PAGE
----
I ringed him, with my peasants as a screen, in case he took the first turn (which he did). Turns out, his Saurian moved quicker than I had expected, and he managed to move out past my archer screen, then charge in behind it at my knights.
He tore them up some, but in the meantime, I sat my two damsels about 17 inches from his Temple Guard, and poured Arcane Bolts (and my horse Lord) into the unit. The Guard are able to get pretty ridiculous armour saves (basically 1+ with a couple of buffs in effect), and ignore lower levels of rend. The Mortal Wounds inflicted by Arcane Bolt get around this, and my Lord habitually carries a magic sword that boosts his rend stat to 2. In the meantime, the rest of my army poured damage into the Dread Saurian. Over two turns, it was enough to eliminate both before his reserves poured on to the table.
His reserves consisted of a mass of Sauraus and Skinks, along with a hero on a carnosaur, but at that point, I just needed to kill the hero left from his original forces, which I did at the top of turn 3. My game.
Game 4 was against a monster-heavy Sylvaneth list. I flat out played this wrong. The scenario was a variation on the ritual - one of my models was being sacrifices, and I had essentially as many turns as that model had wounds to stop them (by killing the model running the sacrifice - in this case, Alarielle). I gave my opponent a peg knight, as otherwise I'd be losing a hero, and figured I'd need them all. What I should have done in this game is used the treb and my damsels to pound Alarielle from turn 1. Instead, I let myself get drawn into a broader tactical fight, using the aforementioned units to try and clear a road for the rest of my army.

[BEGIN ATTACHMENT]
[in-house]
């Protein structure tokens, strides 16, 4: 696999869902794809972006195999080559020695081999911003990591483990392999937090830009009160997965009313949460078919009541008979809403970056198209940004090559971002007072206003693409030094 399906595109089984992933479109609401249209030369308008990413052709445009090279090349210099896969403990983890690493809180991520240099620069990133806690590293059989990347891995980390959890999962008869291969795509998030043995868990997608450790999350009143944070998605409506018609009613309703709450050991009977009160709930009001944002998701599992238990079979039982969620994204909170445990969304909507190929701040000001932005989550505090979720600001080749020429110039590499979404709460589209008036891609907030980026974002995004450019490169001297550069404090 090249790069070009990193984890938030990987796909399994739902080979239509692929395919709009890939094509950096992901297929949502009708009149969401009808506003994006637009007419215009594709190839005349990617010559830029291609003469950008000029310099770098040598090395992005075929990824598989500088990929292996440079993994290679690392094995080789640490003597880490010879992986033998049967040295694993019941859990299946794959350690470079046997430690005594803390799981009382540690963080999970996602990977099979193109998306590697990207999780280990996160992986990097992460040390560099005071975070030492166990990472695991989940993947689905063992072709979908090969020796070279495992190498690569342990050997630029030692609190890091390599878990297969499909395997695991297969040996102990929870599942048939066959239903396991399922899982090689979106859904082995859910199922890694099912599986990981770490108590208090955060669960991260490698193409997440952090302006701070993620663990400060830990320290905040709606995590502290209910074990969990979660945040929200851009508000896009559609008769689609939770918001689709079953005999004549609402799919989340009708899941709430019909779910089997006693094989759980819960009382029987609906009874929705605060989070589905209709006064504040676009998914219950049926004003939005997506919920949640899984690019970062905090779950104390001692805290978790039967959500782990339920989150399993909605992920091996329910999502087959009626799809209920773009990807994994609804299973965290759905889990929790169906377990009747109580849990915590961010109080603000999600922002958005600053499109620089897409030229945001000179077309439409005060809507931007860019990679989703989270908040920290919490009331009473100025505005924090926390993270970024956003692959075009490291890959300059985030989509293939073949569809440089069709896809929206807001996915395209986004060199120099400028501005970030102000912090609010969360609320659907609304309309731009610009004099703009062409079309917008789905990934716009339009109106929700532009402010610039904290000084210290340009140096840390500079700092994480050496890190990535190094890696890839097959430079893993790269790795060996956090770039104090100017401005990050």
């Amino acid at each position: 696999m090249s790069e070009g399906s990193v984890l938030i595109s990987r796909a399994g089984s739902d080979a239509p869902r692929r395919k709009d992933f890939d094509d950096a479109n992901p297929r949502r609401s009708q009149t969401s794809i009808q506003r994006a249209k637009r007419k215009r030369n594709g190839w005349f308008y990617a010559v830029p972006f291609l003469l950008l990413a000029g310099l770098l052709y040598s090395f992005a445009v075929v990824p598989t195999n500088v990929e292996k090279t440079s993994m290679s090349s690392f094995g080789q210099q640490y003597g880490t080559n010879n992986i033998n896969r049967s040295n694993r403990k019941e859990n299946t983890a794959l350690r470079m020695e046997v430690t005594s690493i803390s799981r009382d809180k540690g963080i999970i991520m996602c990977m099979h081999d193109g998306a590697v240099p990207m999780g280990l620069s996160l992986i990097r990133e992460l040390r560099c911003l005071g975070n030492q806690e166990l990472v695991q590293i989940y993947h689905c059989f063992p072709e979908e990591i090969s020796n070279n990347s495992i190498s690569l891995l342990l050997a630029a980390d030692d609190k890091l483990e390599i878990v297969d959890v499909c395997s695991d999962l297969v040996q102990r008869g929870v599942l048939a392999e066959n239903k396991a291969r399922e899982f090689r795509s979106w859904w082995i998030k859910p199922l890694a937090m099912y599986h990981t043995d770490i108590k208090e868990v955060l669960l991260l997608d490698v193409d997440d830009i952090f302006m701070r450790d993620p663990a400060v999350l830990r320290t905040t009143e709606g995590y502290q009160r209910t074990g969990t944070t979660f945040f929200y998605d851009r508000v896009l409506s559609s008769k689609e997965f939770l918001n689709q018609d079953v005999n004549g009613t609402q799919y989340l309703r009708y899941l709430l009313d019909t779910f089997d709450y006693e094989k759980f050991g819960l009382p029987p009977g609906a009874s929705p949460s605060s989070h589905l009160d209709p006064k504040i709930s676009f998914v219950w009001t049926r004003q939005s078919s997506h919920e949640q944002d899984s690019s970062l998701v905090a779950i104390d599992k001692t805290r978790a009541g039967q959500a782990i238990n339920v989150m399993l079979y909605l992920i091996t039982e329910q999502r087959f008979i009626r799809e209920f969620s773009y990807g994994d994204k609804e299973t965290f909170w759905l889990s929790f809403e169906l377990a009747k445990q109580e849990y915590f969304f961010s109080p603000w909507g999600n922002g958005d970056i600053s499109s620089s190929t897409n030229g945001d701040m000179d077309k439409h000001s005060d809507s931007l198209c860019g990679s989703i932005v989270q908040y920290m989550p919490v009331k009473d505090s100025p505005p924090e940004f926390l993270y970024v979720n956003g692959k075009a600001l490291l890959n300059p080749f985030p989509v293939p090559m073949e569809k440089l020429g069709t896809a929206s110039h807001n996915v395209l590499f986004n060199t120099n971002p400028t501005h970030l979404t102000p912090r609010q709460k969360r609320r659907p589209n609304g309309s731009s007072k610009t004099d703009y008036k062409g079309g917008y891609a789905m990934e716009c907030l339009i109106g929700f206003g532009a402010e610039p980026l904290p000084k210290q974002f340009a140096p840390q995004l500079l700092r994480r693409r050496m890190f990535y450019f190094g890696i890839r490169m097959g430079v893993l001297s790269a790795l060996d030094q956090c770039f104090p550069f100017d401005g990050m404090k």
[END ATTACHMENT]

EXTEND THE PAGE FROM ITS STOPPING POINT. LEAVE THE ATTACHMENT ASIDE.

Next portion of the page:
|My army swoops in to save their fellow knight.|
This was a bit of a mistake, as in addition to two fairly big units of treekin, he had two of the big treemen (including the special character Durthu), and Alarielle herself, who's a top-tier SC and a complete bad-ass. The big treemen ended up posing a real problem, as they operated under armour saves comparable to the Templeguard, and healed to boot.
|Against the woodsy castle.|
This turned into an attrition fight between me and a bunch of stuff I didn't have the tools to kill. That would have been okay if I'd concentrated my ranged ability on the target, but I was distracted. This one I was just straight up outplayed.
|Turns out, he has a thing that kills my guys and turns them into a forest that kills me. Yikes!|
On the plus side, his paintjobs, and especially his basing, were fantastic. The bigger models had pools, moss, flowers, little spiders, all kinds of crazy details. Just lovely stuff.
Overall it was a fun day. I found gauging the charge distance trickier than I'd expected, although the basic plan worked pretty well. The use of chaff screens, in the first game especially, was key, but I found myself a little underwhelmed by how the knights worked. My Lords seemed to underperform, my knights, while decent, never really got off the mass charge that would make them shine. Part of the issue was that they need to be a large unit to get the extra attack, but getting a large unit completely stuck in turns out to be fairly difficult. They are decent, but they aren't chaos knights, and the relative lack of buffing synergy is an issue.
On the other hand, it was great to get my Brets on the table. I might bit the bullet and try out some lists that go all-in on knights. There's a formation that costs something like 1300 points, but it leaves room for some wizards and trebs, so maybe we'll give it a shot.